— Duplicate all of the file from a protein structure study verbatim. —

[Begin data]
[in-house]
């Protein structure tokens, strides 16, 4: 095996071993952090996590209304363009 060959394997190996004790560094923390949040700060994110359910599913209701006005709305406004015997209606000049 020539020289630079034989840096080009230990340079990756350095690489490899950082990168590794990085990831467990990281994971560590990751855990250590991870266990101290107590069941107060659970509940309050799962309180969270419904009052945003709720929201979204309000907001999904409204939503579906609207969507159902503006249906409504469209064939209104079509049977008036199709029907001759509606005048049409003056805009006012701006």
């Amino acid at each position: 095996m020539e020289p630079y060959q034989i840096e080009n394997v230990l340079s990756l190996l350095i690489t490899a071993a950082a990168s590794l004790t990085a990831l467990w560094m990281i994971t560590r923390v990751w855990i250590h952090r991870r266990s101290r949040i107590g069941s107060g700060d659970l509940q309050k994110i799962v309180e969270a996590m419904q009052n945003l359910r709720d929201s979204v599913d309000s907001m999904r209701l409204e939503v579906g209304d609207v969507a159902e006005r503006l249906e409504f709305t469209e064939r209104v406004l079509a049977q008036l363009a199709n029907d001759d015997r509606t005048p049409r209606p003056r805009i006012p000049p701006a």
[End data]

[in-house]
């Protein structure tokens, strides 16, 4: 095996071993952090996590209304363009 060959394997190996004790560094923390949040700060994110359910599913209701006005709305406004015997209606000049 020539020289630079034989840096080009230990340079990756350095690489490899950082990168590794990085990831467990990281994971560590990751855990250590991870266990101290107590069941107060659970509940309050799962309180969270419904009052945003709720929201979204309000907001999904409204939503579906609207969507159902503006249906409504469209064939209104079509049977008036199709029907001759509606005048049409003056805009006012701006």
């Amino acid at each position: 095996m020539e020289p630079y060959q034989i840096e080009n394997v230990l340079s990756l190996l350095i690489t490899a071993a950082a990168s590794l004790t990085a990831l467990w560094m990281i994971t560590r923390v990751w855990i250590h952090r991870r266990s101290r949040i107590g069941s107060g700060d659970l509940q309050k994110i799962v309180e969270a996590m419904q009052n945003l359910r709720d929201s979204v599913d309000s907001m999904r209701l409204e939503v579906g209304d609207v969507a159902e006005r503006l249906e409504f709305t469209e064939r209104v406004l079509a049977q008036l363009a199709n029907d001759d015997r509606t005048p049409r209606p003056r805009i006012p000049p701006a």